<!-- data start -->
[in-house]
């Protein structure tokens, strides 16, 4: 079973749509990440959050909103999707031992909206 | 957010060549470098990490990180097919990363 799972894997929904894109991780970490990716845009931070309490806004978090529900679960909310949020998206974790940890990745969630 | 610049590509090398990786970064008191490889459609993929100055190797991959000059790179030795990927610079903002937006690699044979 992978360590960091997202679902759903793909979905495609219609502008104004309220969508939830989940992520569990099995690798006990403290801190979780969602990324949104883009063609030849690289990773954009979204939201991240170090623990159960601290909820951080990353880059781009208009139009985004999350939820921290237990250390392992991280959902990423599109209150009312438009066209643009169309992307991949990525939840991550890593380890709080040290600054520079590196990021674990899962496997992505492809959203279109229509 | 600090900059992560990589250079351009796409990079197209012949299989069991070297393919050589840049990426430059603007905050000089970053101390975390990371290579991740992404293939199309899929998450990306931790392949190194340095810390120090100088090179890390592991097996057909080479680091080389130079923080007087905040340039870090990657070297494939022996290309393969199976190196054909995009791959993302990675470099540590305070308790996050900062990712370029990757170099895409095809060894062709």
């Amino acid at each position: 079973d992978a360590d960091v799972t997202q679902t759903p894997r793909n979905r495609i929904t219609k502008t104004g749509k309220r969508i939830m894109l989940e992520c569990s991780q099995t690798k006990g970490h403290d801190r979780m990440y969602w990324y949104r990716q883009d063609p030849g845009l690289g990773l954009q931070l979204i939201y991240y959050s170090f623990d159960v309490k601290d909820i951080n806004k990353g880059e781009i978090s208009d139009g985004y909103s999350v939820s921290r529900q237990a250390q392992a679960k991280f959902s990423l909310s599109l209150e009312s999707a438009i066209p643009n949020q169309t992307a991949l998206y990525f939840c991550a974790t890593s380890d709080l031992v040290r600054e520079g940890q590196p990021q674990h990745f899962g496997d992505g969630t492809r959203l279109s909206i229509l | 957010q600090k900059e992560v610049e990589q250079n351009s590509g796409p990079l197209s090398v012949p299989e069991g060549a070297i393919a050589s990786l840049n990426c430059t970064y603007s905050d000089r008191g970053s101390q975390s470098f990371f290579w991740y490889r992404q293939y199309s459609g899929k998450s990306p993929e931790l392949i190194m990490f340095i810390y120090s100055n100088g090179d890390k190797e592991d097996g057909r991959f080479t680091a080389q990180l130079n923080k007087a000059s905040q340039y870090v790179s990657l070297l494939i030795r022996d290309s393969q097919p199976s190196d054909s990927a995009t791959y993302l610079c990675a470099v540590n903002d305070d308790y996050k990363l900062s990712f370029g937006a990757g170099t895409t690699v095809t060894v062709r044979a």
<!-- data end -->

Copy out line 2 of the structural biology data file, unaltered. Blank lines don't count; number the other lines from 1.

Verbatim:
């Protein structure tokens, strides 16, 4: 079973749509990440959050909103999707031992909206 | 957010060549470098990490990180097919990363 799972894997929904894109991780970490990716845009931070309490806004978090529900679960909310949020998206974790940890990745969630 | 610049590509090398990786970064008191490889459609993929100055190797991959000059790179030795990927610079903002937006690699044979 992978360590960091997202679902759903793909979905495609219609502008104004309220969508939830989940992520569990099995690798006990403290801190979780969602990324949104883009063609030849690289990773954009979204939201991240170090623990159960601290909820951080990353880059781009208009139009985004999350939820921290237990250390392992991280959902990423599109209150009312438009066209643009169309992307991949990525939840991550890593380890709080040290600054520079590196990021674990899962496997992505492809959203279109229509 | 600090900059992560990589250079351009796409990079197209012949299989069991070297393919050589840049990426430059603007905050000089970053101390975390990371290579991740992404293939199309899929998450990306931790392949190194340095810390120090100088090179890390592991097996057909080479680091080389130079923080007087905040340039870090990657070297494939022996290309393969199976190196054909995009791959993302990675470099540590305070308790996050900062990712370029990757170099895409095809060894062709």